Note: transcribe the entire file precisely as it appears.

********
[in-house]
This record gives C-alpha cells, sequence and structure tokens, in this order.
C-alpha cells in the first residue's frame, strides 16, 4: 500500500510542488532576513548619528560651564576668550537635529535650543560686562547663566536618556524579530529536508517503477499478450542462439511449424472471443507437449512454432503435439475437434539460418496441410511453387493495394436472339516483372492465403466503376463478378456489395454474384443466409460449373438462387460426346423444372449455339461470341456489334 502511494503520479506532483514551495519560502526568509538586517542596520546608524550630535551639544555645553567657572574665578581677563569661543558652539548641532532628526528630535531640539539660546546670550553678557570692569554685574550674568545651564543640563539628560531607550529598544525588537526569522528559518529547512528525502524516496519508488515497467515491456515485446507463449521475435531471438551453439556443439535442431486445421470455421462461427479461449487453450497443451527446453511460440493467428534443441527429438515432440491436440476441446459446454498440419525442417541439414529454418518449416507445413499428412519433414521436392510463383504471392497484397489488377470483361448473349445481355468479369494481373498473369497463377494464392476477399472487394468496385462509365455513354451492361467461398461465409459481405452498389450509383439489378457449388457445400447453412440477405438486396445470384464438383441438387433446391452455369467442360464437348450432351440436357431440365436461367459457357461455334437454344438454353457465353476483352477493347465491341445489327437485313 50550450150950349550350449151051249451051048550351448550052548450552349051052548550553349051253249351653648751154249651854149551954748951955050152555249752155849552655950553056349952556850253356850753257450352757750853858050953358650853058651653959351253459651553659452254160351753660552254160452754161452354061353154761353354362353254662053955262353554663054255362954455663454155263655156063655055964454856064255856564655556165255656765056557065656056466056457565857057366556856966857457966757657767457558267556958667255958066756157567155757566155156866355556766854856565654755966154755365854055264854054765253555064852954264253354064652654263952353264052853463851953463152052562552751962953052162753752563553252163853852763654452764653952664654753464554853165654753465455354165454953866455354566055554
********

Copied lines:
[in-house]
This record gives C-alpha cells, sequence and structure tokens, in this order.
C-alpha cells in the first residue's frame, strides 16, 4: 500500500510542488532576513548619528560651564576668550537635529535650543560686562547663566536618556524579530529536508517503477499478450542462439511449424472471443507437449512454432503435439475437434539460418496441410511453387493495394436472339516483372492465403466503376463478378456489395454474384443466409460449373438462387460426346423444372449455339461470341456489334 502511494503520479506532483514551495519560502526568509538586517542596520546608524550630535551639544555645553567657572574665578581677563569661543558652539548641532532628526528630535531640539539660546546670550553678557570692569554685574550674568545651564543640563539628560531607550529598544525588537526569522528559518529547512528525502524516496519508488515497467515491456515485446507463449521475435531471438551453439556443439535442431486445421470455421462461427479461449487453450497443451527446453511460440493467428534443441527429438515432440491436440476441446459446454498440419525442417541439414529454418518449416507445413499428412519433414521436392510463383504471392497484397489488377470483361448473349445481355468479369494481373498473369497463377494464392476477399472487394468496385462509365455513354451492361467461398461465409459481405452498389450509383439489378457449388457445400447453412440477405438486396445470384464438383441438387433446391452455369467442360464437348450432351440436357431440365436461367459457357461455334437454344438454353457465353476483352477493347465491341445489327437485313 50550450150950349550350449151051249451051048550351448550052548450552349051052548550553349051253249351653648751154249651854149551954748951955050152555249752155849552655950553056349952556850253356850753257450352757750853858050953358650853058651653959351253459651553659452254160351753660552254160452754161452354061353154761353354362353254662053955262353554663054255362954455663454155263655156063655055964454856064255856564655556165255656765056557065656056466056457565857057366556856966857457966757657767457558267556958667255958066756157567155757566155156866355556766854856565654755966154755365854055264854054765253555064852954264253354064652654263952353264052853463851953463152052562552751962953052162753752563553252163853852763654452764653952664654753464554853165654753465455354165454953866455354566055554